I ran into an issue with spam data, where I kept getting a gsub error. I had to manually remove a large chunk of my spam data to fix it. I believe my computer was having a memory issue, or perhaps there were a few corrupt files in the data which were cause the error. The dataset was reduced from

docs2 <- spam_corpus

#This code makes everything lowercase
docs2 <- tm_map(docs2, content_transformer(tolower))

#This code removes common English stop words (not relevant for analysis)
docs2 <- tm_map(docs2, removeWords, stopwords("english"))

#This code removes numbers
docs2 <- tm_map(docs2, removeNumbers)

#The code below removes headed information - I did that manually since it was the only way I came up with in this data corpus
docs2 <- tm_map(docs2, removeWords, c("com", "net", "org", "for", "with", "localhost", "received", "font", "size", "nbsp", "color", "http", "width", "face", "align", "arial", "www", "center", "height", "table", "netnoteinc", "href", "aug", "border", "html", "content", "mail", "verdana", "helvetica", "style", "bgcolor", "type", "text", "esmtp", "may", "div", "name", "sans", "subject", "img", "src", "serif", "email", "ffffff", "smtp", "tue", "list", "message", "will", "can", "date", "mon", "valign", "xent", "fork", "gif", "span", "cellpadding", "cellspacing", "version", "body", "jul", "return", "yyyy", "yahoo", "mailto", "charset", "images", "path", "thu", "left"))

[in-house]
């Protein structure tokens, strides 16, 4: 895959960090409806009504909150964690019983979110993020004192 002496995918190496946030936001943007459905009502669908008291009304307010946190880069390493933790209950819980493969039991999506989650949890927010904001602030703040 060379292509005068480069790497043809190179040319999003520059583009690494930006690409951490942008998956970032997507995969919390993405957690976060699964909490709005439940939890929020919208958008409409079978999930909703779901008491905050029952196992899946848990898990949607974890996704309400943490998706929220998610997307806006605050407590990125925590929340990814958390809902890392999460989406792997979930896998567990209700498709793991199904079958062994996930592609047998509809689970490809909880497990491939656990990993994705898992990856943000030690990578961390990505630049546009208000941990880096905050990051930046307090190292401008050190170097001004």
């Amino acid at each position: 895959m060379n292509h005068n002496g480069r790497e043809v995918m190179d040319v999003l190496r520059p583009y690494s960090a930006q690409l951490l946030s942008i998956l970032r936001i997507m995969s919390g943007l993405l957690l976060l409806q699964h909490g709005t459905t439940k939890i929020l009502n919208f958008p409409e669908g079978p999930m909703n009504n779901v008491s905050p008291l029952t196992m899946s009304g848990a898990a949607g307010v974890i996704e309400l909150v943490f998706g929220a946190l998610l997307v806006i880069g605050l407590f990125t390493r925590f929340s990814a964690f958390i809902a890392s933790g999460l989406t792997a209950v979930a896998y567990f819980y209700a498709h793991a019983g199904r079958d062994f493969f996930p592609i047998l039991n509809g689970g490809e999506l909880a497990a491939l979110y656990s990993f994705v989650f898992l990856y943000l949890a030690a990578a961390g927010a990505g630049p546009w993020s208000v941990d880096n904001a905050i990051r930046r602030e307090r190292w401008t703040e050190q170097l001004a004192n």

#This code creates a table with 10 most common words.
dtm2 <- TermDocumentMatrix(docs2)
m2 <- as.matrix(dtm2)
v2 <- sort(rowSums(m2),decreasing=TRUE)
d2 <- data.frame(word = names(v2),freq=v2)
head(d2, 10)
##              word freq
## free         free  676
## top           top  535
## business business  512
## click       click  440
## please     please  425
## one           one  404
## labs         labs  397
## value       value  384
## get           get  364
## mime         mime  362

Conclusion

I have obtained the list of most common terms associated with ham and spam data. At a future time this may be used to feed this data to a model which will allow us to predict whether the message is spam or legitimate, but it is out of scope for this project.